Everyone agreed a radio booth was needed inside the Tabernacle, so why was construction delayed?
Around 1935 it was decided that the Choir needed to invest in mechanisms that would improve the Choir’s sound quality for recordings and broadcasts.
Two solutions emerged as the best methods for solving the problem:
1. A new recording machine was needed to capture the rich sound of the Choir.
2. A radio booth should be build inside the Tabernacle so that those operating the recording equipment could work as close to the sound as possible.
The new recording machine was quickly purchased, but there was a delay in the construction of the radio booth. In his book A Century of Singing, J. Spencer Cornwall detailed the reason for the delay:
After a great deal of discussion and planning, the booth was built in the Tabernacle. No one knew why the building of the booth had been delayed so long, as the executive officers of the Church and of the Choir had agreed that it was an absolute necessity. And then one day someone revealed the real reason for the delay. “The beauty and the symmetry of the interior of the Tabernacle is so fine,” said the informant, “that everyone was afraid it might be spoiled if a building such as a booth were built inside.” They even contemplated building two booths near the choirloft so that they would balance each other on each side of the building. Finally an architect came to the rescue, and he assured the First Presidency of the Church that he could build the booth on one side of the Tabernacle in such a way that it would not destroy the beautiful symmetry therein. He was given the job, and in due time the booth was built.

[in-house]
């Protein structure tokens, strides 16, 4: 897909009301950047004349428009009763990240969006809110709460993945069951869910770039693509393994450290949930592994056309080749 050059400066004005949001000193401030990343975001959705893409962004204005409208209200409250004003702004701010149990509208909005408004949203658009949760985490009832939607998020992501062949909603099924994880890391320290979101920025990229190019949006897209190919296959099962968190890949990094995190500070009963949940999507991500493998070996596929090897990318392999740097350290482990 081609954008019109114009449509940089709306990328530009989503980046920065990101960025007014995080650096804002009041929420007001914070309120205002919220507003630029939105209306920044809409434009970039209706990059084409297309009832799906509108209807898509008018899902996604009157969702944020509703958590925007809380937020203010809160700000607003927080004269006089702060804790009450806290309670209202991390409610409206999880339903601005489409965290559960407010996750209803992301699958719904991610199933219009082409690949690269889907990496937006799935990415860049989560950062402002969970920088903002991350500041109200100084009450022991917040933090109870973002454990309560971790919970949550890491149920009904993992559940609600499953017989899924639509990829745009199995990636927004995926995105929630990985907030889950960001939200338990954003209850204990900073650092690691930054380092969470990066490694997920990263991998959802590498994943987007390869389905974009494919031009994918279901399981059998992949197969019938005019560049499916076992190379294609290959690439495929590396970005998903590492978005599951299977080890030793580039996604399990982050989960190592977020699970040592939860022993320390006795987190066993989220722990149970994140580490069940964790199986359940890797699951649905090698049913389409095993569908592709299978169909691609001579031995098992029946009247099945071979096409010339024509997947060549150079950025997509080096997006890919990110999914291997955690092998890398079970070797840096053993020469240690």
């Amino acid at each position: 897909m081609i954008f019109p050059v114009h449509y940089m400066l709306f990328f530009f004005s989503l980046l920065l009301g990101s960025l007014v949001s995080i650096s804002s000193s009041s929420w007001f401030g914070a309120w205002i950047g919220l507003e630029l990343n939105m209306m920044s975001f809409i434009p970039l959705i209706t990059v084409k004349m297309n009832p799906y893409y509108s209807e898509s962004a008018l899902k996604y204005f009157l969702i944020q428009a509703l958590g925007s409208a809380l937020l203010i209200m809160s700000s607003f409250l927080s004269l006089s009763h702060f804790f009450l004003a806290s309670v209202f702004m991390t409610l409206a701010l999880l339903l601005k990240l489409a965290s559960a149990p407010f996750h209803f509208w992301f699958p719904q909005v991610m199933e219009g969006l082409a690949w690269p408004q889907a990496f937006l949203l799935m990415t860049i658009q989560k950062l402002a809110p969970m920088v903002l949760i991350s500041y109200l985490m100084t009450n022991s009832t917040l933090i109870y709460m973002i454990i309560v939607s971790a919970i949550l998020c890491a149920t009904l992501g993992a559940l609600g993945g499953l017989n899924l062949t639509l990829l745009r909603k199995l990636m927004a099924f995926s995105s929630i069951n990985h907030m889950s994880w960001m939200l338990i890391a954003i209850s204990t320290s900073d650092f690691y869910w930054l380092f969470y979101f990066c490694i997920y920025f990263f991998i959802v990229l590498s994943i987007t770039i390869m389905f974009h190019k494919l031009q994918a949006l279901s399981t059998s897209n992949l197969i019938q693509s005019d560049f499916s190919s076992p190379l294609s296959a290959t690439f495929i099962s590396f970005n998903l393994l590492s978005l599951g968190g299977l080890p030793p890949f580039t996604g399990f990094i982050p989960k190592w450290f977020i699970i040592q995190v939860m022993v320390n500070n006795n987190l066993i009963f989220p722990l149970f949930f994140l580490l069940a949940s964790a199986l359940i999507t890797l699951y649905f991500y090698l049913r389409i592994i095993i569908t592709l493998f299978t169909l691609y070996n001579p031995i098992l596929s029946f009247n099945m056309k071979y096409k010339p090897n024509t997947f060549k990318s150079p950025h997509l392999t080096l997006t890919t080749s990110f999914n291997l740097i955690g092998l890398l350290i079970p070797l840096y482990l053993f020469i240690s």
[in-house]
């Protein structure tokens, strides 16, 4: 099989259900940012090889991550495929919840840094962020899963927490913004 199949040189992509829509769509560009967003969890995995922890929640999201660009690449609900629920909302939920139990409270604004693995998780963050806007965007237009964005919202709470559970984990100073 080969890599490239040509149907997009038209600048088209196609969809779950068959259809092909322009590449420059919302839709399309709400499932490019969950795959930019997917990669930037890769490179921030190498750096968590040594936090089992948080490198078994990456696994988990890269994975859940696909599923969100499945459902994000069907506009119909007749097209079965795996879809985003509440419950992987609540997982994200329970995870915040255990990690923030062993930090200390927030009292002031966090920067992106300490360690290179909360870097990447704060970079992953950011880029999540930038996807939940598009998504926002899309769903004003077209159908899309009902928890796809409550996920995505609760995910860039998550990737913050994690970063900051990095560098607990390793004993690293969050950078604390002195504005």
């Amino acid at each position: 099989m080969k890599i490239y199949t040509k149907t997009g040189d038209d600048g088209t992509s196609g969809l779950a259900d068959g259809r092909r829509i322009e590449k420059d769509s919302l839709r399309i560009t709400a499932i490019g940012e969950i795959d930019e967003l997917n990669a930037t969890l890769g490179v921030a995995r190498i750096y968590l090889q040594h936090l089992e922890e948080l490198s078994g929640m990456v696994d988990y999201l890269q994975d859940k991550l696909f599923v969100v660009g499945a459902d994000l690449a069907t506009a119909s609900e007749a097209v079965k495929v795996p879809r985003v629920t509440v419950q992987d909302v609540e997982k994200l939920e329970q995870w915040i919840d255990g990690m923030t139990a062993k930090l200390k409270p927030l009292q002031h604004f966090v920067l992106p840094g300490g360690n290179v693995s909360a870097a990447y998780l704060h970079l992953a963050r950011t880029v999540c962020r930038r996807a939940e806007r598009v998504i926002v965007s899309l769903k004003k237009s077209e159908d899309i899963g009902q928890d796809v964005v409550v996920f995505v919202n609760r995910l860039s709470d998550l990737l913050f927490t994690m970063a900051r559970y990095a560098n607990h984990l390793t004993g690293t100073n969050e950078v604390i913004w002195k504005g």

Sound quality did improve after the booth was constructed. To this day the Choir staff continues to seek out innovative ways to use technology to enhance the experience of listening the music of the Choir.